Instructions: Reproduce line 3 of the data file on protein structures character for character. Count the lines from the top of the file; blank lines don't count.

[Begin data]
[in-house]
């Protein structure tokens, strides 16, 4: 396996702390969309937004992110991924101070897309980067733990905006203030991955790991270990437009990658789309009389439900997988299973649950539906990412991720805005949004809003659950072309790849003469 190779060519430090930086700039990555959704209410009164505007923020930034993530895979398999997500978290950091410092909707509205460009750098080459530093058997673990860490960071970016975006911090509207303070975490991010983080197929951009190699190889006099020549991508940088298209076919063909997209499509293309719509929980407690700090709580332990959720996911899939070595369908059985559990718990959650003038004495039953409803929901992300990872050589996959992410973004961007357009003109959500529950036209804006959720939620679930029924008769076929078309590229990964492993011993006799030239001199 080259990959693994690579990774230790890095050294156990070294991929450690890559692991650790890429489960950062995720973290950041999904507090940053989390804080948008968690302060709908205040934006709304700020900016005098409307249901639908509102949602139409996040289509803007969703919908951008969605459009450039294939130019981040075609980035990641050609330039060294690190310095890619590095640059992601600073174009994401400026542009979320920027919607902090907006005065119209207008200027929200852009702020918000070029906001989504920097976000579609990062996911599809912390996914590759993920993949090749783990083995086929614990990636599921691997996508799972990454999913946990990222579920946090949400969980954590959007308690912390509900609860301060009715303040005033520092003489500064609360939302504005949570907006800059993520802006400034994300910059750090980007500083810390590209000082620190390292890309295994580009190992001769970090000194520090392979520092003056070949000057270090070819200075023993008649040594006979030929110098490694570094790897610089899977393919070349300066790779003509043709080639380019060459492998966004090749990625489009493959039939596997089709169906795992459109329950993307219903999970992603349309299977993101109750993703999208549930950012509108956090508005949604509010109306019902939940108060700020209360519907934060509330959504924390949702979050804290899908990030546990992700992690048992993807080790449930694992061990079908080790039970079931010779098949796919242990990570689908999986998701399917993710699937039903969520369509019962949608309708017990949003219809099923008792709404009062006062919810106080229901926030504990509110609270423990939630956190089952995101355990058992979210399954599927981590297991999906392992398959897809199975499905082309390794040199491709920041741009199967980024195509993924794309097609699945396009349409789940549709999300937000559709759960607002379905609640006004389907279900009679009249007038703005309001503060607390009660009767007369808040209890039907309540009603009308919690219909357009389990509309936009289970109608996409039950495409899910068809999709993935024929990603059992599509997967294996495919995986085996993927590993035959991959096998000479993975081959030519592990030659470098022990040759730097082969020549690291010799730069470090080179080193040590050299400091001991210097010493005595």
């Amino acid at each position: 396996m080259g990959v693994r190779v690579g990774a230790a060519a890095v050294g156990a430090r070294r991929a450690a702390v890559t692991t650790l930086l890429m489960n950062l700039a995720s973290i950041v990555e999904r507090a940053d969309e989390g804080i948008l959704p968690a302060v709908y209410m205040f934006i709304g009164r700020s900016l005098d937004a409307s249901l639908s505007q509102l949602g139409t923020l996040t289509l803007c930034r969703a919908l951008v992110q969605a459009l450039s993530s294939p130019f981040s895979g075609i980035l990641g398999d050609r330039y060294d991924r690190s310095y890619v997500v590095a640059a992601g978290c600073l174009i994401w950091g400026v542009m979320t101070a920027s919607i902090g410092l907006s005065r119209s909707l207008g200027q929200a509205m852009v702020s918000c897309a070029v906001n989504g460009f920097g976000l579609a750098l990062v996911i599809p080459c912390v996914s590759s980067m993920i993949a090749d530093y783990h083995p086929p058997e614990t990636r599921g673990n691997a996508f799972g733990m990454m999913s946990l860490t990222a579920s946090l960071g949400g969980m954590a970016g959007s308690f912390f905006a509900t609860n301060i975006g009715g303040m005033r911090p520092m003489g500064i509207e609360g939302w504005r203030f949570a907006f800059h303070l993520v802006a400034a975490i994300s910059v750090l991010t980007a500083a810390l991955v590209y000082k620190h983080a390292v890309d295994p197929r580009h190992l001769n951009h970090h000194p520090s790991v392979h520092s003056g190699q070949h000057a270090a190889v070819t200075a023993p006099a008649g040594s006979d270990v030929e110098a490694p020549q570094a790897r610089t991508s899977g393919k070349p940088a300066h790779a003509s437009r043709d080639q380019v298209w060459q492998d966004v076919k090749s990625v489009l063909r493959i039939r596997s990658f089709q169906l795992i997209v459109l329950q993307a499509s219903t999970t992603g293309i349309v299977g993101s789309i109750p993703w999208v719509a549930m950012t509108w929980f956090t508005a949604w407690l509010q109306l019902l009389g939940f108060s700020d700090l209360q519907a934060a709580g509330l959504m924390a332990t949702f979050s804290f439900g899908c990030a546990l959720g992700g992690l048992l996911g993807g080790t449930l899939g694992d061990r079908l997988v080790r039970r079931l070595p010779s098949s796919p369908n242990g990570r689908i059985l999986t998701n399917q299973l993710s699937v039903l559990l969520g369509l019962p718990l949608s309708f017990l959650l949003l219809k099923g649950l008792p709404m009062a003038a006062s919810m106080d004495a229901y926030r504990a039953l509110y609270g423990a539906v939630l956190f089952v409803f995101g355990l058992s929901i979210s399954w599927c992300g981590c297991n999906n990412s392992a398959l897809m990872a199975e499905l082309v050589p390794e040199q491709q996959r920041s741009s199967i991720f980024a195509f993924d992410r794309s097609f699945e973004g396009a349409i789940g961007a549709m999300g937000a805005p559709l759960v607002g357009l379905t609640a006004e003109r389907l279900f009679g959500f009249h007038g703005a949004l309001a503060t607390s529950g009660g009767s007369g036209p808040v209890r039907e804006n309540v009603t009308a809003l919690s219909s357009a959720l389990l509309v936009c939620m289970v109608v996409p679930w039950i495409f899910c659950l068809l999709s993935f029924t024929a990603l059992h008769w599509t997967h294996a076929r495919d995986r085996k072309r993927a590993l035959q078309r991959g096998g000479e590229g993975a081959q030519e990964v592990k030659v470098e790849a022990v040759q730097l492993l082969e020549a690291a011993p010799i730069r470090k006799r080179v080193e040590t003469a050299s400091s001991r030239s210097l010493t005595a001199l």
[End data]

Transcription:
């Amino acid at each position: 396996m080259g990959v693994r190779v690579g990774a230790a060519a890095v050294g156990a430090r070294r991929a450690a702390v890559t692991t650790l930086l890429m489960n950062l700039a995720s973290i950041v990555e999904r507090a940053d969309e989390g804080i948008l959704p968690a302060v709908y209410m205040f934006i709304g009164r700020s900016l005098d937004a409307s249901l639908s505007q509102l949602g139409t923020l996040t289509l803007c930034r969703a919908l951008v992110q969605a459009l450039s993530s294939p130019f981040s895979g075609i980035l990641g398999d050609r330039y060294d991924r690190s310095y890619v997500v590095a640059a992601g978290c600073l174009i994401w950091g400026v542009m979320t101070a920027s919607i902090g410092l907006s005065r119209s909707l207008g200027q929200a509205m852009v702020s918000c897309a070029v906001n989504g460009f920097g976000l579609a750098l990062v996911i599809p080459c912390v996914s590759s980067m993920i993949a090749d530093y783990h083995p086929p058997e614990t990636r599921g673990n691997a996508f799972g733990m990454m999913s946990l860490t990222a579920s946090l960071g949400g969980m954590a970016g959007s308690f912390f905006a509900t609860n301060i975006g009715g303040m005033r911090p520092m003489g500064i509207e609360g939302w504005r203030f949570a907006f800059h303070l993520v802006a400034a975490i994300s910059v750090l991010t980007a500083a810390l991955v590209y000082k620190h983080a390292v890309d295994p197929r580009h190992l001769n951009h970090h000194p520090s790991v392979h520092s003056g190699q070949h000057a270090a190889v070819t200075a023993p006099a008649g040594s006979d270990v030929e110098a490694p020549q570094a790897r610089t991508s899977g393919k070349p940088a300066h790779a003509s437009r043709d080639q380019v298209w060459q492998d966004v076919k090749s990625v489009l063909r493959i039939r596997s990658f089709q169906l795992i997209v459109l329950q993307a499509s219903t999970t992603g293309i349309v299977g993101s789309i109750p993703w999208v719509a549930m950012t509108w929980f956090t508005a949604w407690l509010q109306l019902l009389g939940f108060s700020d700090l209360q519907a934060a709580g509330l959504m924390a332990t949702f979050s804290f439900g899908c990030a546990l959720g992700g992690l048992l996911g993807g080790t449930l899939g694992d061990r079908l997988v080790r039970r079931l070595p010779s098949s796919p369908n242990g990570r689908i059985l999986t998701n399917q299973l993710s699937v039903l559990l969520g369509l019962p718990l949608s309708f017990l959650l949003l219809k099923g649950l008792p709404m009062a003038a006062s919810m106080d004495a229901y926030r504990a039953l509110y609270g423990a539906v939630l956190f089952v409803f995101g355990l058992s929901i979210s399954w599927c992300g981590c297991n999906n990412s392992a398959l897809m990872a199975e499905l082309v050589p390794e040199q491709q996959r920041s741009s199967i991720f980024a195509f993924d992410r794309s097609f699945e973004g396009a349409i789940g961007a549709m999300g937000a805005p559709l759960v607002g357009l379905t609640a006004e003109r389907l279900f009679g959500f009249h007038g703005a949004l309001a503060t607390s529950g009660g009767s007369g036209p808040v209890r039907e804006n309540v009603t009308a809003l919690s219909s357009a959720l389990l509309v936009c939620m289970v109608v996409p679930w039950i495409f899910c659950l068809l999709s993935f029924t024929a990603l059992h008769w599509t997967h294996a076929r495919d995986r085996k072309r993927a590993l035959q078309r991959g096998g000479e590229g993975a081959q030519e990964v592990k030659v470098e790849a022990v040759q730097l492993l082969e020549a690291a011993p010799i730069r470090k006799r080179v080193e040590t003469a050299s400091s001991r030239s210097l010493t005595a001199l």